There's a deadline looming at your office. Stressed by his workload and afraid of being fired, your colleague starts to panic, breathing rapidly. It might be an anxiety attack.
What do you do?
A close friend has been depressed, absent and withdrawn for weeks. Suddenly you get a chipper phone call. Would you recognize the mood shift as a potential warning sign?
What would you say?
You don't have to be a passive bystander, struggling for words or paralyzed by ignorance.
If your co-worker had a heart attack or your friend broke an ankle, the protocol would be pretty clear. Stabilize an injured limb; wrap and elevate a wound. Administer CPR, if properly trained. Call 911. But what about mental health crises like the ones above, described to us by mental health first aid trainers?
Unlike blocked arteries or broken bones, mental illness is shrouded in stigma. People are reluctant to talk about it and, when confronted with someone in crisis, few know what to do. Still, odds are much greater that you'll encounter someone with an anxiety disorder or depression than someone with heart disease. Statistically, mental illness affects much more of the population -- one in five Canadians.
You don't have to be a passive bystander, struggling for words or paralyzed by ignorance. You can become a mental health first responder.
Mental health first aid (MFHA) teaches Canadians what to do in an emergency, breaking down fears and myths to increase awareness of mental illness. The basic MFHA training course takes two days, and is available across Canada through trainers certified by Mental Health First Aid Canada (fees for the course vary).
First aiders learn an exercise for hyperventilating panic victims: they should focus on your hand as you raise and lower it to help them control their breathing. A panic attack and a heart attack have some similar physical symptoms; always call 911 just in case.
Through discussion and interactive role play, MFHA training breaks down the discomfort involved in talking about mental illnesses like depression. More importantly, participants learn to ask hard but vital questions. It's not best to avoid the subject.
MFHA certified trainer Denise Waligora told us about one of her students, a career counsellor whose client confessed that he was depressed. Thanks to her training, she knew to come right out and ask: "Are you thinking about suicide?"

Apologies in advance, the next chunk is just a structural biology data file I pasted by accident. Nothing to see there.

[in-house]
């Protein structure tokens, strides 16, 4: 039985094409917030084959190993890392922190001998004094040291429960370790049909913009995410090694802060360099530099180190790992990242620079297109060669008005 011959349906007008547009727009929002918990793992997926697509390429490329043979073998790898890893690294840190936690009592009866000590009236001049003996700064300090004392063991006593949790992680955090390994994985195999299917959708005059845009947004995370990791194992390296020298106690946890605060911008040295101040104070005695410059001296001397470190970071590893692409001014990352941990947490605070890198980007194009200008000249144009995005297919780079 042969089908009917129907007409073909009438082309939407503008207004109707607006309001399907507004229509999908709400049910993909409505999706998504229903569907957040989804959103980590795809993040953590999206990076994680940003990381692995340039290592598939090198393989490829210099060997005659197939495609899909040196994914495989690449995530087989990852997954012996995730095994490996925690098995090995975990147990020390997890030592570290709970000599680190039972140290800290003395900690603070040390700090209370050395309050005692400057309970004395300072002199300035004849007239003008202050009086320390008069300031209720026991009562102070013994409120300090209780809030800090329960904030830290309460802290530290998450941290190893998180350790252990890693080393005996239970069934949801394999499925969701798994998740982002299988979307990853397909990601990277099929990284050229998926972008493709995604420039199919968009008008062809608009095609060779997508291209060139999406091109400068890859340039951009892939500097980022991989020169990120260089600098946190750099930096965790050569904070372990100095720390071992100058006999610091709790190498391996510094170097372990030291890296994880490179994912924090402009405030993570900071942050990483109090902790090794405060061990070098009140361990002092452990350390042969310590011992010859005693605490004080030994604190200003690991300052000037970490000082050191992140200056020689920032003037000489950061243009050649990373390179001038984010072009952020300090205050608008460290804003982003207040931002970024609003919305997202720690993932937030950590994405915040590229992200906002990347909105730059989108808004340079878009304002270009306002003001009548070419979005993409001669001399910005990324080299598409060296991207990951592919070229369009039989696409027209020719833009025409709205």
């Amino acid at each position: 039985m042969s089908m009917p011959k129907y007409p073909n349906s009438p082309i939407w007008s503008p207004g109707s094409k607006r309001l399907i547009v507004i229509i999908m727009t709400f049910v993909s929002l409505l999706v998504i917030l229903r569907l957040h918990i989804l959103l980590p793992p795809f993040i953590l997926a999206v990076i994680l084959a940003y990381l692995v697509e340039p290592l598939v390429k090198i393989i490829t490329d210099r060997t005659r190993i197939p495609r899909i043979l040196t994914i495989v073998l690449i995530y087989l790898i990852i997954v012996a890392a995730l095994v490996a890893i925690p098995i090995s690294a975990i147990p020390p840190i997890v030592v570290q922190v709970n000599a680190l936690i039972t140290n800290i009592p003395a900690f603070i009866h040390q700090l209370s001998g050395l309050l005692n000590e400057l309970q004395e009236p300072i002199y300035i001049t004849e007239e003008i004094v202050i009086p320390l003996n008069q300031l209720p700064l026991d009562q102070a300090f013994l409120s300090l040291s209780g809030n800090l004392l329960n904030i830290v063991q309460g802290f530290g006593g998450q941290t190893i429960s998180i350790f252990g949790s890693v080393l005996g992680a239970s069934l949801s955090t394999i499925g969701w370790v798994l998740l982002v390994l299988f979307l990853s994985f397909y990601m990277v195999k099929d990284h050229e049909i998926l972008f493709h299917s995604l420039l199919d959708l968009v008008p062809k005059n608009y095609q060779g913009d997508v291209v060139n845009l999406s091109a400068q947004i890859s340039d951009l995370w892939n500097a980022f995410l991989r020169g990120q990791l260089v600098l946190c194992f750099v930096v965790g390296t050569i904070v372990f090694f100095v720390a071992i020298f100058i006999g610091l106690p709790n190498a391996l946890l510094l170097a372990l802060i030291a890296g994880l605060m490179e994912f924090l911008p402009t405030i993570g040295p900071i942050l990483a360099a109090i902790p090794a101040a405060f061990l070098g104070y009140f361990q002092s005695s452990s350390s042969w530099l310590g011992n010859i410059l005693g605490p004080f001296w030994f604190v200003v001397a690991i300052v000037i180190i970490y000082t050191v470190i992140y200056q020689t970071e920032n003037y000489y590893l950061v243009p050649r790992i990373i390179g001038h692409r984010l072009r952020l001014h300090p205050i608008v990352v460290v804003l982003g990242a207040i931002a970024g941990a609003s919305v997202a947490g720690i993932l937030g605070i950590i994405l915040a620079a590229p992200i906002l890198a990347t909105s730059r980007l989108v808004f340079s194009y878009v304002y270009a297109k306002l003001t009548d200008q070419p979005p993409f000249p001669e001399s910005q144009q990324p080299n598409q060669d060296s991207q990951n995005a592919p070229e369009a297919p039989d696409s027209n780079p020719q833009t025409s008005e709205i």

The counsellor probed further and learned her client had already made a suicide plan. She recognized a high-risk situation, assessing the likelihood that he would follow through with it using targeted questions. It was high. She took him to a hospital, one listed in her training as having proper facilities.
Some weeks later, when the man was released, he told the counsellor she'd saved his life.
With a better understanding of mental illness, unburdened by stigma or the myth that she should avoid certain subjects, this MHFA graduate had the confidence and the compassion to intervene.
First aid is a powerful act of compassion -- caring about others' pain and taking action to heal it.
Trainers like Waligora teach their students to recognize signs and symptoms of mental illnesses in four areas: mood disorders, anxiety, addiction and substance abuse, and psychotic disorders. Myths -- like the belief that people suffering psychotic issues are always violent -- are demolished.
MHFA Canada is now developing first aid courses tailored to the cultural differences and special circumstances that face groups like First Nations, Inuit, seniors, and veterans.
Critically, first aiders are made aware of the mental health resources available locally, so they can refer those in crisis to the appropriate contacts.
Just as a first aid kit doesn't replace doctors and hospitals, MFHA isn't a substitute for professional mental health care. Canada still needs to invest much more in facilities and treatment programs.
First aid is a powerful act of compassion -- caring about others' pain and taking action to heal it. Whether it's a broken bone or a wounded mind, if someone is hurting, wouldn't you want to know what to do?
Craig and Marc Kielburger are the co-founders of the WE movement, which includes WE Charity, ME to WE Social Enterprise and WE Day.
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